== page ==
You can easily save your Photoshop image files to a wide array of popular image formats.
TIFF is a flexible raster (bitmap) image format supported by virtually all paint, image-editing, and page-layout applications.
Bit depth (32‑bit only)
Specifies the bit depth (16, 24, or 32‑bit) of the saved image.
Specifies a method for compressing the composite image data. If you’re saving a 32‑bit TIFF file, you can specify that the file be saved with predictor compression, but you don’t have the option to use JPEG compression. Predictor compression offers improved compression by rearranging floating point values, and works with both LZW and ZIP compression.
JPEG compression is available only for opaque RGB and grayscale images that are 8-bits-per-channel and no more than 30,000 pixels wide or high.
Writes the TIFF file with the channels data interleaved or organized by plane. Previously, Photoshop always wrote TIFF files with the channel order interleaved. Theoretically, the Planar order file can be read and written faster, and offers a little better compression. Both channel orders are backward compatible with earlier versions of Photoshop.
Selects the platform on which the file can be read. This option is useful when you don’t know what program the file may be opened in. Photoshop and most recent applications can read files using either IBM PC or Macintosh byte order.
Save Image Pyramid
Preserves multiresolution information. Photoshop does not provide options for opening multiresolution files; the image opens at the highest resolution within the file. However, Adobe InDesign and some image servers provide support for opening multiresolution formats.
Preserves transparency as an additional alpha channel when the file is opened in another application. Transparency is always preserved when the file is reopened in Photoshop.
Specifies a method for compressing data for pixels in layers (as opposed to composite data). Many applications cannot read layer data and skip over it when opening a TIFF file. Photoshop, however, can read layer data in TIFF files. Although files that include layer data are larger than those that don’t, saving layer data eliminates the need to save and manage a separate PSD file to hold the layer data. Choose Discard Layers And Save A Copy if you want to flatten the image.
To have Photoshop prompt you before saving an image with multiple layers, select Ask Before Saving Layered TIFF Files in the File Handling area of the Preferences dialog box.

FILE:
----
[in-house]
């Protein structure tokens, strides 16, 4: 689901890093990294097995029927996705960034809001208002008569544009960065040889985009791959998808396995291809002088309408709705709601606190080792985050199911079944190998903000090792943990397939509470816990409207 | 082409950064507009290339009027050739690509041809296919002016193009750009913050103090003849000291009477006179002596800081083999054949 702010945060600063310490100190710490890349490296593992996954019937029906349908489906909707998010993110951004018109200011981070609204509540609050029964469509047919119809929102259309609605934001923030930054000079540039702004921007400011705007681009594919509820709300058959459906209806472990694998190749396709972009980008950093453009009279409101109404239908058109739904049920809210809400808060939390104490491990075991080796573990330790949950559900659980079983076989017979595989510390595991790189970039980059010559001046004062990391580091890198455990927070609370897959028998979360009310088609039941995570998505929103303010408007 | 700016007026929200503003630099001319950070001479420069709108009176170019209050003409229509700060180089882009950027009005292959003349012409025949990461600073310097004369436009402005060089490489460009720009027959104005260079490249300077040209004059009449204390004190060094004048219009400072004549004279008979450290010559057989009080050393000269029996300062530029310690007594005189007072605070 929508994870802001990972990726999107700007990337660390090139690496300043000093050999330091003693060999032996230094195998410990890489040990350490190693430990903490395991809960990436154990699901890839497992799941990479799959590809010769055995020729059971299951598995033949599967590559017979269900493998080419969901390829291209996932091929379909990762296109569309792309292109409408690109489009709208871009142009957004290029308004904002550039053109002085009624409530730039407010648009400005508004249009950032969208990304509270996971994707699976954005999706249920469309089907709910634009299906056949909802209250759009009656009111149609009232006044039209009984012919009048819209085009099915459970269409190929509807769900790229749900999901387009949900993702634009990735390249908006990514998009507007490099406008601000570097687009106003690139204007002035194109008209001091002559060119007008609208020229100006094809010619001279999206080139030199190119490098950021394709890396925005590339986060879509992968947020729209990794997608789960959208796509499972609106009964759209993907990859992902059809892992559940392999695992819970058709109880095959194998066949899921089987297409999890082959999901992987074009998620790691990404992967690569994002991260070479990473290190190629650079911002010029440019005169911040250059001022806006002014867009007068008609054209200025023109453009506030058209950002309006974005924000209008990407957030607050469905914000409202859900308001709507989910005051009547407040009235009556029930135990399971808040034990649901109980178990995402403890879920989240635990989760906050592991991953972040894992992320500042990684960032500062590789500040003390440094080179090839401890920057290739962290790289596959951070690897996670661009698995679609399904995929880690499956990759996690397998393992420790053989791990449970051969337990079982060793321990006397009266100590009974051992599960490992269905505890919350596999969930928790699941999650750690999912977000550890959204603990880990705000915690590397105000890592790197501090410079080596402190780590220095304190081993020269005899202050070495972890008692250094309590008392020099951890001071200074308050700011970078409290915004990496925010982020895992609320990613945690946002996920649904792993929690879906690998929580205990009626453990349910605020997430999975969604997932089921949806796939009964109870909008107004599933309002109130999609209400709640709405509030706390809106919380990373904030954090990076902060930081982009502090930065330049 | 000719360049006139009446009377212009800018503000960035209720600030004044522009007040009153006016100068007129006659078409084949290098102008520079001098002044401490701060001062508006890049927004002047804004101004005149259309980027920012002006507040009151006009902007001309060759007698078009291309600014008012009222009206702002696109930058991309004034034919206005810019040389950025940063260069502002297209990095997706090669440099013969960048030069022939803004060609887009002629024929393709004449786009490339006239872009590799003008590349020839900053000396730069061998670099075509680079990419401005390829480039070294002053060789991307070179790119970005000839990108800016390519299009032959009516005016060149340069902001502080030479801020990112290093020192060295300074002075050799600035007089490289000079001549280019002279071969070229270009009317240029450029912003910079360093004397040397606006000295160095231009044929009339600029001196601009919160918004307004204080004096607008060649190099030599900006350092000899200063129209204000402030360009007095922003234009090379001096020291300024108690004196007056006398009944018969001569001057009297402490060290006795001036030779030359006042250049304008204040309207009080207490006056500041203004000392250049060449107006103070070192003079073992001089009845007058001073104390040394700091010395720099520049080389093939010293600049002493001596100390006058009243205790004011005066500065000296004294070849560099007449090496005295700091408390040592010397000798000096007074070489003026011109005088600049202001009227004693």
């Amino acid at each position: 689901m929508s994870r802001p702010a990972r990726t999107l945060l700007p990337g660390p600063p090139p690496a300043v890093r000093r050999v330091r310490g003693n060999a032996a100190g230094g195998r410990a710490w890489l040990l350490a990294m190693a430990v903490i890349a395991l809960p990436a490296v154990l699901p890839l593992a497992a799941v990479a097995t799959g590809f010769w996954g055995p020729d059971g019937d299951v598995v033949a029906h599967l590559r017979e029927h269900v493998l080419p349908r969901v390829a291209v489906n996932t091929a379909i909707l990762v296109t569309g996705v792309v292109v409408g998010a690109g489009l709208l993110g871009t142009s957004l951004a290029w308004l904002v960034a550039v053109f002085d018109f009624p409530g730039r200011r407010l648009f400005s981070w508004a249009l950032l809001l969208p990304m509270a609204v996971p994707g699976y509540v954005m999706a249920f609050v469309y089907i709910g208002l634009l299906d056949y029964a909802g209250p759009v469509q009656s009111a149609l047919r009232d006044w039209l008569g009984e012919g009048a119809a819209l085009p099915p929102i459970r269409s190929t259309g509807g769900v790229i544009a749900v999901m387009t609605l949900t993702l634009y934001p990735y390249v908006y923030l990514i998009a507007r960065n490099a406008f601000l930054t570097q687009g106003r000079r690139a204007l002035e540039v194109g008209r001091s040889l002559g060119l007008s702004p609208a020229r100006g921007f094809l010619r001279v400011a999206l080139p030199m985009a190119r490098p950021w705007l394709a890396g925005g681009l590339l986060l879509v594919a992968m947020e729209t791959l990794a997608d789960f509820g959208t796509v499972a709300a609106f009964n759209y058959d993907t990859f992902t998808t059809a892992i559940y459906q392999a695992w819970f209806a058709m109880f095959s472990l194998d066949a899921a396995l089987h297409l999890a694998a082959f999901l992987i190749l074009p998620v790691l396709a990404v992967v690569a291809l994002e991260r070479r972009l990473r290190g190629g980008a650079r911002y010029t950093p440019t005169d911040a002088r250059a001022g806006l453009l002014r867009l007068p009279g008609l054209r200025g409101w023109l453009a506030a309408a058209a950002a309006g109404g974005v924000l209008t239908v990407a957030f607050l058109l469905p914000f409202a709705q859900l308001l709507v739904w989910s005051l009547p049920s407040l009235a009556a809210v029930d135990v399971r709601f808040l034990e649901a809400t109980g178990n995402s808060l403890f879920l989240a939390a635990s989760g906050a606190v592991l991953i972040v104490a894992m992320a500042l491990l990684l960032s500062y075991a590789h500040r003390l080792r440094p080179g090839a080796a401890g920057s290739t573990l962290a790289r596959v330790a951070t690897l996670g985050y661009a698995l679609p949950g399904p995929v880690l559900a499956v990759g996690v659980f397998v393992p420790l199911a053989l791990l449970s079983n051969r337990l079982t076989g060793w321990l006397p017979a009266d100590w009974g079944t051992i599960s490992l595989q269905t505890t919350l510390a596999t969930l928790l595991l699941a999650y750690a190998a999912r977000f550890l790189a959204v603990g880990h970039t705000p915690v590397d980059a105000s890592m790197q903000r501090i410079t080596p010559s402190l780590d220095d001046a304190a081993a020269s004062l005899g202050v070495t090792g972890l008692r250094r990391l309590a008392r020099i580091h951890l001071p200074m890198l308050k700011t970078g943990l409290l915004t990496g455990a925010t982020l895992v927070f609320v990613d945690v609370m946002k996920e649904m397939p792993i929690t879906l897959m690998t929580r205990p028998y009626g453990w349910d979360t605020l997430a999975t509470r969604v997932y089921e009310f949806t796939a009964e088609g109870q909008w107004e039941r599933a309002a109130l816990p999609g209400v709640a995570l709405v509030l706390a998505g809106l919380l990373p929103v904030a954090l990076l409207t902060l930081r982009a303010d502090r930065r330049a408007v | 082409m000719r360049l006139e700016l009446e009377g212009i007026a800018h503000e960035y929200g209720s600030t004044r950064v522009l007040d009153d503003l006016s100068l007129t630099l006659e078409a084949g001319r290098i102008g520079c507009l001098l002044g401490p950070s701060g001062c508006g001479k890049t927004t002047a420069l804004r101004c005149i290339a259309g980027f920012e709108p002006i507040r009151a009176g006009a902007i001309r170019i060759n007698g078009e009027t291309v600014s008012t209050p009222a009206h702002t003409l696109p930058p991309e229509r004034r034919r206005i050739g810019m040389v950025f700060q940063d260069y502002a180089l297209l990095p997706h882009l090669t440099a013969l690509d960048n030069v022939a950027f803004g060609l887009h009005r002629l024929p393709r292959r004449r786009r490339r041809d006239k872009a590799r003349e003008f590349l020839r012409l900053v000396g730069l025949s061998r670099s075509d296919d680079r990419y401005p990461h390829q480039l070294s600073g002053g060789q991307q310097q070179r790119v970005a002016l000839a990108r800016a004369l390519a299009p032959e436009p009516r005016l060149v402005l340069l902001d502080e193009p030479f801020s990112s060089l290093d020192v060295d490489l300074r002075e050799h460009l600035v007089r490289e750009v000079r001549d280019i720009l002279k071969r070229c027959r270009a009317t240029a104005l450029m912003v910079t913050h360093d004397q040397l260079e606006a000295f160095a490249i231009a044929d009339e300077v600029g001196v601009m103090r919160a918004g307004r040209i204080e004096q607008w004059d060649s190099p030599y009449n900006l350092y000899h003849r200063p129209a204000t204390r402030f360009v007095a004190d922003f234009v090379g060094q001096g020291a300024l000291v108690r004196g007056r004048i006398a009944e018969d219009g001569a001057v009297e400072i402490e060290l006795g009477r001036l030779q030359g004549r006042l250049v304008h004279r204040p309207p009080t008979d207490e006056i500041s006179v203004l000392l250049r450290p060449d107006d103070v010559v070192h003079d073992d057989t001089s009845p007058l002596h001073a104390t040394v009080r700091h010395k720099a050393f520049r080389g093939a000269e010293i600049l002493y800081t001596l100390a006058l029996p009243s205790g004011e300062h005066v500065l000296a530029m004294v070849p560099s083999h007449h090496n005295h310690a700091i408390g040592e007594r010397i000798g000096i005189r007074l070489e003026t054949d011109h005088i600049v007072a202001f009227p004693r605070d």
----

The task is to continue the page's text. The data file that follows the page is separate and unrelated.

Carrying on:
You can use the Save As command to save CMYK, RGB, and grayscale images in JPEG (*.jpg) format. JPEG compresses file size by selectively discarding data. You can also save an image as one or more JPEGs using the File > Export > Save For Web (Legacy) command.
JPEG supports only 8-bit images. If you save a 16-bit image to this format, Photoshop automatically lowers the bit depth.
To quickly save a medium-quality JPEG, play the Save As JPEG Medium action on the file. You can access this action by choosing Production from the Actions panel menu.
Offers matte color choices to simulate the appearance of background transparency in images that contain transparency.
Specifies the image quality. Choose an option from the Quality menu, drag the Quality pop-up slider, or enter a value between 0 and 12 in the Quality text box.
Specifies the format of your JPEG file. Baseline (“Standard”) uses a format recognized by most web browsers. Baseline Optimized creates a file with optimized color and a slightly smaller file size. Progressive displays a series of increasingly detailed versions of the image (you specify how many) as it downloads. (Not all web browsers support optimized and Progressive JPEG images.)
Some applications may not be able to read a CMYK file saved in JPEG format. Likewise, if you find that a Java application can’t read a JPEG file, try saving the file without a thumbnail preview.
You can use the Save As command to save RGB, Indexed Color, Grayscale, and Bitmap mode images in PNG format.
Displays the image in a browser only when download is complete.
Displays low-resolution versions of the image in a browser as the file downloads. Interlacing makes download time seem shorter, but it also increases file size.